“We’ve not seen anything like this since the pandemic of 1918,” said Dr. Anthony Fauci, Director of the National Institute of Allergy and Infections Diseases.
Fauci spoke to attendees of the American Heart Association’s 2020 Scientific Sessions. His presentation, “COVID-19: Public Health & Scientific Challenges”, addressed many of the struggles found in the realm of cardiovascular diseases due to the coronavirus.
To date, COVID-19 is the 3rd pandemic coronavirus the world has faced and has, to date, reached up to 50 million cases and 1.2 million deaths worldwide. In the United States, there has been 10 million cases and over 230,000 deaths to date and on November 4, 2020, saw 100,000 cases reported – the highest one-day total.
Fauci noted that the virus is transmitted through exposure to respiratory droplets (found in distances of six feet or less) and noted that it is also found in other bodily fluids.
He then went on to describe the fundamentals in preventing it, noting five specific ways to do so:
– Universal wearing of masks
– Physical distance of at least 6 feet
– Avoid crowds and congregate settings
– Conduct activities outdoors
– Frequent washing of hands
Fauci also noted that if these five fundamentals were adhered to nationally, we would not have the current surging of cases we are now seeing.
Fauci pointed out that older adults and people of any age with underlying medical conditions are most susceptible. Underlying conditions such as chronic heart conditions, hypertension, smoking, type 2 diabetes and obesity are found to be very problematic for patients.
COVID can cause severe cardiovascular issues even for those who overcome it, according to Fauci. Post-COVID-19 syndrome impacts people with lingering symptoms, including “brain fog” (inability to concentrate) and heart damage, fatigue, shortness of breath, and muscle aches.
Fauci discussed a German study that showed that of people who recovered from the virus, 78% of patients (through MRI scans) had cardiac involvement and 60% had ongoing myocardial inflammation, which could lead to chronic effects. Another study showed that of college athletes who were infected with the virus and underwent cardiac MRI, 15% had findings consistent with myocarditis.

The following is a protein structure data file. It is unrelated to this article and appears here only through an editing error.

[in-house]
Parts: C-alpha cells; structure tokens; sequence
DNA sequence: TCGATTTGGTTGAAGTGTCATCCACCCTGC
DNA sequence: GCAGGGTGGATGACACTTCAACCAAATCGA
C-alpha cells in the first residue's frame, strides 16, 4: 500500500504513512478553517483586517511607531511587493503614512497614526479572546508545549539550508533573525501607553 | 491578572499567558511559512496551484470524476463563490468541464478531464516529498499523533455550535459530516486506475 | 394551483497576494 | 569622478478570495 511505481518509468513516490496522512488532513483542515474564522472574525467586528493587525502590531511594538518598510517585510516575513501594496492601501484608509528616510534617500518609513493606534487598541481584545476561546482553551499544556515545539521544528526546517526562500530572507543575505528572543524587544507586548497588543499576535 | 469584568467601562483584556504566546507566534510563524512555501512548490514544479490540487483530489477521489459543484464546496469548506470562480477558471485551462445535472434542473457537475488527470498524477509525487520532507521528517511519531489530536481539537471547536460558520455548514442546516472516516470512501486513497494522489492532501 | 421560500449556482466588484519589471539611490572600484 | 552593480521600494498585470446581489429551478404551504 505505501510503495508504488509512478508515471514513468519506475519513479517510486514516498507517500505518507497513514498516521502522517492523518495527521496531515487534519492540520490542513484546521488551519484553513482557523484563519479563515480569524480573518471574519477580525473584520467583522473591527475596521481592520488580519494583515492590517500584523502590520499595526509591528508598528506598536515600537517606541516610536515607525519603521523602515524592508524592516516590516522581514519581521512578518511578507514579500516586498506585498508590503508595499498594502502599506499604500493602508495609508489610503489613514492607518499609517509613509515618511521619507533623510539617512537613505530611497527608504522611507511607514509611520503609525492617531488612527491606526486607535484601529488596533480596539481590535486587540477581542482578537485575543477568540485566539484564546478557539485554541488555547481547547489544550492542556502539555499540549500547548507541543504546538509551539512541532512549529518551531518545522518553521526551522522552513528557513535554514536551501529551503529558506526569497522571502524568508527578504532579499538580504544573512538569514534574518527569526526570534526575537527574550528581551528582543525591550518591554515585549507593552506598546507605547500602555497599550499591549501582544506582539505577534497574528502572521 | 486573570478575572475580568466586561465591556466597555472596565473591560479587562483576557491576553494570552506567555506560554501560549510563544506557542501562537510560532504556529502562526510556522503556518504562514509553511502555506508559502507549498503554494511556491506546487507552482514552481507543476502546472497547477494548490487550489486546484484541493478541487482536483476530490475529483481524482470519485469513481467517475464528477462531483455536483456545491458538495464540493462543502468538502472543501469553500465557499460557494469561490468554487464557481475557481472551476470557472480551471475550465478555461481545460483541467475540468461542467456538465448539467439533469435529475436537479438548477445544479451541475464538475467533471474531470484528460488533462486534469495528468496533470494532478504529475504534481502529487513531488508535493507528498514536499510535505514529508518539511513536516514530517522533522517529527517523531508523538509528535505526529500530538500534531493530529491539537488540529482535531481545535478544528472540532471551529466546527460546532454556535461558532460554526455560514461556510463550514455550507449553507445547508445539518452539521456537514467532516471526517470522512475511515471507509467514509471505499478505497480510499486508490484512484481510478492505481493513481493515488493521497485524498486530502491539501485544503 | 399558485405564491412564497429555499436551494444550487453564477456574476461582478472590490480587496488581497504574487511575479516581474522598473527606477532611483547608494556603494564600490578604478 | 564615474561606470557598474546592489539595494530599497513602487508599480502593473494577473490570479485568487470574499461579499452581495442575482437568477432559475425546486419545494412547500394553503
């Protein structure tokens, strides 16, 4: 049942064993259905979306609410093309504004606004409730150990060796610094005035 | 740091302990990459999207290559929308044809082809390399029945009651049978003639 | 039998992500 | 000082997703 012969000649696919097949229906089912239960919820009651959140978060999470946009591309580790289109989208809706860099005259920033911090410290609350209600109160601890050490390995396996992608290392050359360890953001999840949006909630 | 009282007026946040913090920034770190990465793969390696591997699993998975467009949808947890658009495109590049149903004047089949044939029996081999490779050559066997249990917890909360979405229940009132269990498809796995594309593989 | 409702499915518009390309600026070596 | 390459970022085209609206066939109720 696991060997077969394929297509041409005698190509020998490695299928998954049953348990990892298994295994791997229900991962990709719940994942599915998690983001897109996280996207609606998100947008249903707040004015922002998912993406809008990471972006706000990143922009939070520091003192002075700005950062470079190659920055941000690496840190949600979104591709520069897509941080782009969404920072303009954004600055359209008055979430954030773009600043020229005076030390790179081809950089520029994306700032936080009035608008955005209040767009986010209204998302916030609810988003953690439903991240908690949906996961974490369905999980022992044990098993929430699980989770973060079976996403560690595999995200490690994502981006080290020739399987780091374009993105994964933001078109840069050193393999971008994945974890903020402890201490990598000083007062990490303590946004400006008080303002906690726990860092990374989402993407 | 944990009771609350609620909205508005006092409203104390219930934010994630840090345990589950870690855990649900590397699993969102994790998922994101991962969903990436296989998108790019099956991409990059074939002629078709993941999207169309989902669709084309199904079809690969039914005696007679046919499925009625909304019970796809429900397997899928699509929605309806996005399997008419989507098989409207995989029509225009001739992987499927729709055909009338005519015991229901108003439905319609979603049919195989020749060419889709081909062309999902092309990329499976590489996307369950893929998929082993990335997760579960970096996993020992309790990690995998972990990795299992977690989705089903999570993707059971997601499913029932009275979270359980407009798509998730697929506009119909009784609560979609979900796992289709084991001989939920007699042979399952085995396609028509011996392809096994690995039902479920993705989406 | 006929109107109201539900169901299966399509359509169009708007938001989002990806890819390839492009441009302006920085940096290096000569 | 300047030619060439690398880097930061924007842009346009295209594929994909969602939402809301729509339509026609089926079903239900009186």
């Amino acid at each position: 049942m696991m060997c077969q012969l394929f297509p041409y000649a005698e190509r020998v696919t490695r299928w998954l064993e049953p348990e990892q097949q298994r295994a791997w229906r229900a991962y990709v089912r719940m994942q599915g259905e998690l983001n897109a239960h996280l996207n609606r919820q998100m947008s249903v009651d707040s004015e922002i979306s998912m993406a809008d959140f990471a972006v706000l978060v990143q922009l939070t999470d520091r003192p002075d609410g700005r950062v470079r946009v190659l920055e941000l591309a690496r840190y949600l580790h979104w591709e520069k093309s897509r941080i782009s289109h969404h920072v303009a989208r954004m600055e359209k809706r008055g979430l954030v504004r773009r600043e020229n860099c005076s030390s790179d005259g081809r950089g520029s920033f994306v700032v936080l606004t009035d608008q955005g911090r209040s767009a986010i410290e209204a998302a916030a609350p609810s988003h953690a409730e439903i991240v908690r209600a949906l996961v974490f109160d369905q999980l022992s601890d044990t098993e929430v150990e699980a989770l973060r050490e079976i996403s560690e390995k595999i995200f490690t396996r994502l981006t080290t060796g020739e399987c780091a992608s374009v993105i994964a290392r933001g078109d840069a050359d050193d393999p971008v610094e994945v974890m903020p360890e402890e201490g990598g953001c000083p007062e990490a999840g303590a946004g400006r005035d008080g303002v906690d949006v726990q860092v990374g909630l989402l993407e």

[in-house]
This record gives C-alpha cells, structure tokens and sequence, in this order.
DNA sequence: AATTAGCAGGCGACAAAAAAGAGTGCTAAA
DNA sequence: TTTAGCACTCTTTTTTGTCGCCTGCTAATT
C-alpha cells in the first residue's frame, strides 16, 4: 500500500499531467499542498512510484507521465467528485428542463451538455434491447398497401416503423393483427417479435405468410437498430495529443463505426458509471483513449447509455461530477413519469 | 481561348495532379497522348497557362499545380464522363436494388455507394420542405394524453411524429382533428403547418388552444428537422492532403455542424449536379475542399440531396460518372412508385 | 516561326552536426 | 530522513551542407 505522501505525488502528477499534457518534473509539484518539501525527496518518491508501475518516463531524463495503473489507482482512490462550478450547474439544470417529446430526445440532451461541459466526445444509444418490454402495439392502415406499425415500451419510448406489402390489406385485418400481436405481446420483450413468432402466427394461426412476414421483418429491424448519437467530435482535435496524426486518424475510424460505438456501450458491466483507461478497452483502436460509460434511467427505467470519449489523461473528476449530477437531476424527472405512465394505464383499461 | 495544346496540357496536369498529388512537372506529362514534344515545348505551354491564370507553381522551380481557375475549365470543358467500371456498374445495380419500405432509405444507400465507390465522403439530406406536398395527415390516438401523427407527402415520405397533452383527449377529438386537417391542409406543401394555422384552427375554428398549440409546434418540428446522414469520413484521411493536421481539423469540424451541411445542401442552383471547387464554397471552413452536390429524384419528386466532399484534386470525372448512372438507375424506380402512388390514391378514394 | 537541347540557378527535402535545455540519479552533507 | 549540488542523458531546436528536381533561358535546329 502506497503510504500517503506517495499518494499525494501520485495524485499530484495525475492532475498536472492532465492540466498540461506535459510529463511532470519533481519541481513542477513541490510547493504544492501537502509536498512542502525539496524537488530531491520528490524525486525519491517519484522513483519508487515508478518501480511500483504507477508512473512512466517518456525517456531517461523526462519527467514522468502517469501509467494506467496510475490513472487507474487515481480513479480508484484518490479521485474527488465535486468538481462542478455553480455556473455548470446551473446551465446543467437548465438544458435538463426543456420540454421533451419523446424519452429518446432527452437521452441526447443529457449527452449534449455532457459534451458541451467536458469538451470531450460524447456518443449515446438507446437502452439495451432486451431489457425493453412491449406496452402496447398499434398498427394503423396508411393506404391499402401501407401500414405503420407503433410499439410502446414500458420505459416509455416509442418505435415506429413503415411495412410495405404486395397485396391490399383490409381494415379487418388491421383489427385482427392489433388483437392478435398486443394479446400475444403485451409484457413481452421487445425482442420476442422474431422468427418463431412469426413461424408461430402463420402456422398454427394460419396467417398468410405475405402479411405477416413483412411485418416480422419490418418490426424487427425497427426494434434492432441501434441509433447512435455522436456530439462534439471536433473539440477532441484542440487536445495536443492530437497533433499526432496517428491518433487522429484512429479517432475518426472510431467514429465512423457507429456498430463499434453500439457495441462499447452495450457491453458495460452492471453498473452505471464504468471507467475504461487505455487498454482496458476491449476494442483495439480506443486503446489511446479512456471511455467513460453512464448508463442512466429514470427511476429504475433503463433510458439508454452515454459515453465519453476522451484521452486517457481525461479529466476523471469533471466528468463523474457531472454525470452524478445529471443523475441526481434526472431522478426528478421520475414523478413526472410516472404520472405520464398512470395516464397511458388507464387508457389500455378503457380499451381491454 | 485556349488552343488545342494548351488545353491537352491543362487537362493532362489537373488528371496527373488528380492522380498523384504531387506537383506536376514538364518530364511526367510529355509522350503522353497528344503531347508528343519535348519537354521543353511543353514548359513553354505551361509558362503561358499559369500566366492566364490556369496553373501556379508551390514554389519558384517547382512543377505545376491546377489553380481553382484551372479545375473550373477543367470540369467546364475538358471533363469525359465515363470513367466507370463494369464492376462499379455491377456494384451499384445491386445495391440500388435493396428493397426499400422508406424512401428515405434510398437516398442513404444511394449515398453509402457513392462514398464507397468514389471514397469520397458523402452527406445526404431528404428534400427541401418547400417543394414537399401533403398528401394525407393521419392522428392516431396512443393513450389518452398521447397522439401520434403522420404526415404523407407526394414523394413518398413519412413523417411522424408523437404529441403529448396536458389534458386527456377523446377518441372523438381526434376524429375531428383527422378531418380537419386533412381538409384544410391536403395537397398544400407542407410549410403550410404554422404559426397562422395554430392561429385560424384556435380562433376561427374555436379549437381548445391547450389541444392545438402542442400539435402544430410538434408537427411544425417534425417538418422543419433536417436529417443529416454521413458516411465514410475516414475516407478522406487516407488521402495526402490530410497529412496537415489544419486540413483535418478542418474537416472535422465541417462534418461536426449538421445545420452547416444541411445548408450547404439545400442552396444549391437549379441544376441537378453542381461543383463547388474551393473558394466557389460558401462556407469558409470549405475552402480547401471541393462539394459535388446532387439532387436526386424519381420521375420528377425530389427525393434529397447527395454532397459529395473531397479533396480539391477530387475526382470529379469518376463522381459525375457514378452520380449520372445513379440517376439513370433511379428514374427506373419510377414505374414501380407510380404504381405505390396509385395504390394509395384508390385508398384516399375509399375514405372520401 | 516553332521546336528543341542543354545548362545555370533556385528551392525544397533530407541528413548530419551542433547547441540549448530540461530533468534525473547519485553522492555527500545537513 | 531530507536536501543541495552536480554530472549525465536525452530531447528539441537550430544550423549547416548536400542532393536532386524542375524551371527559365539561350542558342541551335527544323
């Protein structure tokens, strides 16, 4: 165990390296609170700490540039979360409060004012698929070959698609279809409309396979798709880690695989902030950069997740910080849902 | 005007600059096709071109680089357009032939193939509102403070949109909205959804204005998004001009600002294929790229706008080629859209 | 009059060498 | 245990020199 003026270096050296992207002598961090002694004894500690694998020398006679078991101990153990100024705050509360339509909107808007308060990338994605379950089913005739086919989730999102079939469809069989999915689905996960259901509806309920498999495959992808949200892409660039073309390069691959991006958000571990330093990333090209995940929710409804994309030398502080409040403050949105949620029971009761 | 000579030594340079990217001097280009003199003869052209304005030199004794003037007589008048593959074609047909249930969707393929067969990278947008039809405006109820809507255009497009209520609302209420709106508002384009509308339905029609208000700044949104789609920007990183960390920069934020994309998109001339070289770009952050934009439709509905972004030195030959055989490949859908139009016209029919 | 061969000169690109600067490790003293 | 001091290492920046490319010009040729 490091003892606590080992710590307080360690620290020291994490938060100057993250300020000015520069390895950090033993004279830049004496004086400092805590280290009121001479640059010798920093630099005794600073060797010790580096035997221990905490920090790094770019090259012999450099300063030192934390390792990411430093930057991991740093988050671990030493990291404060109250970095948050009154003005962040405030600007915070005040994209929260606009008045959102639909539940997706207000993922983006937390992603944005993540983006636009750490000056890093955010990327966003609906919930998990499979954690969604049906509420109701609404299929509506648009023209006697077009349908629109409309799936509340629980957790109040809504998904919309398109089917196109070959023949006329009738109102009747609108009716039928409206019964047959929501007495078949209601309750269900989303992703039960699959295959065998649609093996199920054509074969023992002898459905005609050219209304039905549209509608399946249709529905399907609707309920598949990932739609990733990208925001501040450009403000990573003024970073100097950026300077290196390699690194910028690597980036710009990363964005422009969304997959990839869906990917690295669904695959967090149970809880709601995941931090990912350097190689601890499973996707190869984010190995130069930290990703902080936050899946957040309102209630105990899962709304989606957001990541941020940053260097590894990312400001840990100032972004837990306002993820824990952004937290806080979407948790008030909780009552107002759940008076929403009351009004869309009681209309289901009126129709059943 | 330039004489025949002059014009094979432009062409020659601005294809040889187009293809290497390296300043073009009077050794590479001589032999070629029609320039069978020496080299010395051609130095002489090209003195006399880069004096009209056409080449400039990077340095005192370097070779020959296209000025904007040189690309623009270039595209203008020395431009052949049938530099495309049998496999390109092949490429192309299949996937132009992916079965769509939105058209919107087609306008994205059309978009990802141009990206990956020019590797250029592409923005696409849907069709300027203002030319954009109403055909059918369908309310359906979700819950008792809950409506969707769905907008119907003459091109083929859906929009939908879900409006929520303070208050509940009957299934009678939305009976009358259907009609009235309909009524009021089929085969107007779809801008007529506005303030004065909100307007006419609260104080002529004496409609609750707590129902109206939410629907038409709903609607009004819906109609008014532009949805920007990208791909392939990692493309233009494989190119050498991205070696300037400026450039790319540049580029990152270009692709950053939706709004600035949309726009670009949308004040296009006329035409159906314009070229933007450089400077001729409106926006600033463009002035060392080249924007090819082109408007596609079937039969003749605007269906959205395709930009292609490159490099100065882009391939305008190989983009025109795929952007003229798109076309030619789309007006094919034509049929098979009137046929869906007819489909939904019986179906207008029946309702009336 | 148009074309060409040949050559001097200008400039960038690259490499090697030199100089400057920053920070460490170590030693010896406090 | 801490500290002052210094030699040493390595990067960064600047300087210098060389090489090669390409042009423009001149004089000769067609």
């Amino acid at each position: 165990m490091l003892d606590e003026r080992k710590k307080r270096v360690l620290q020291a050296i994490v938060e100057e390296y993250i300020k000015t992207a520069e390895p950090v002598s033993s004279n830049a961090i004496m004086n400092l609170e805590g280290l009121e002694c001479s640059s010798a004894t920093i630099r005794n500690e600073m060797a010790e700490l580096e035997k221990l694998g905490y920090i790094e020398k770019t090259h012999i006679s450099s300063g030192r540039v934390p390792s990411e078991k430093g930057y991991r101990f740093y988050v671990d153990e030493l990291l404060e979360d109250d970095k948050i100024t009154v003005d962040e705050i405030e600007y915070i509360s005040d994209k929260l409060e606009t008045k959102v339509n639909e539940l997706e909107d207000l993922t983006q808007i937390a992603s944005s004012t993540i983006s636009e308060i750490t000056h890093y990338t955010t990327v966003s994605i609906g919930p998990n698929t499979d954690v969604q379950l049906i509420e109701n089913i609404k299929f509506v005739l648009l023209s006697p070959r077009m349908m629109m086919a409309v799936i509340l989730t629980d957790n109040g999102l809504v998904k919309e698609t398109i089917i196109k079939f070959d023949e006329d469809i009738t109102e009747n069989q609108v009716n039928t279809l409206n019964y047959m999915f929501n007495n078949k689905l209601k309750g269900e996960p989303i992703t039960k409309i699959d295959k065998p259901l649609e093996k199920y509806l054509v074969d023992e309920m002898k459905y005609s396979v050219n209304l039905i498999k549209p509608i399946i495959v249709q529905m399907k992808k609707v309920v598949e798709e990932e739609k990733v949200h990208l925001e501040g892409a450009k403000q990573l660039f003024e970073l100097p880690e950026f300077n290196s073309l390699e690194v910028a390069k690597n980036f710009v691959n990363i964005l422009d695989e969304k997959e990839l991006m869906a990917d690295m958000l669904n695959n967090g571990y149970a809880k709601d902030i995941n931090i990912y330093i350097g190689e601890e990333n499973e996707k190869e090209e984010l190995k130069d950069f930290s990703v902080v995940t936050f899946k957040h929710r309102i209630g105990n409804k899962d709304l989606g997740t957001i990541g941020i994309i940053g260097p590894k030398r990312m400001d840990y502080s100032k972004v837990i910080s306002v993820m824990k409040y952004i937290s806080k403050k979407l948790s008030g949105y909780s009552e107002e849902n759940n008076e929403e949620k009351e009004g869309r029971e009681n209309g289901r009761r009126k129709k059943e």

Racial and ethnic disparities were especially focused on by Fauci. He noted that the nation is seeing a profound disparity not only in incidence of infection (jobs that put them out in the community), but also an increase in the comorbidities for Hispanic Americans, African Americans and Native Americans. Fauci presented a graph that showed that when looking at hospitalization rates (per 100,000 population), 408 were Hispanic/Latino, 399 were Native American/Alaskan Native and 390 were African American, compared to 94 for whites.
Fauci did present some encouraging news. The National Institutes of Health have created an expert COVID-19 treatment guidelines panel. This panel has a “living document” that is constantly being updated with new clinical data, allowing for rapid information availability for physicians across the nation. This document can be found at www.Covid19treatmentguidelines.nih.gov .
Fauci also spoke to the recent information on potential COVID-19 vaccines. There are three main platforms for the vaccines – nucleic acid (which is the Pfizer and Moderna vaccines), viral vector and protein subunit. There are currently six ongoing vaccines and three are officially in phase 3 trial. Fauci noted that the Pfizer vaccine had more than 90% efficacy and that Moderna is close behind with their vaccine trials.
Fauci concluded his presentation with, as he called it, “cautious optimism”, sharing that, for many, the belief is that by the end of this year into early 2021 the nation will be administering vaccine doses, first to the highest priority cases and then to the rest of the nation.
For more information, Fauci encouraged people to visit the COVID-19 Prevention Network at www.preventcovid.org.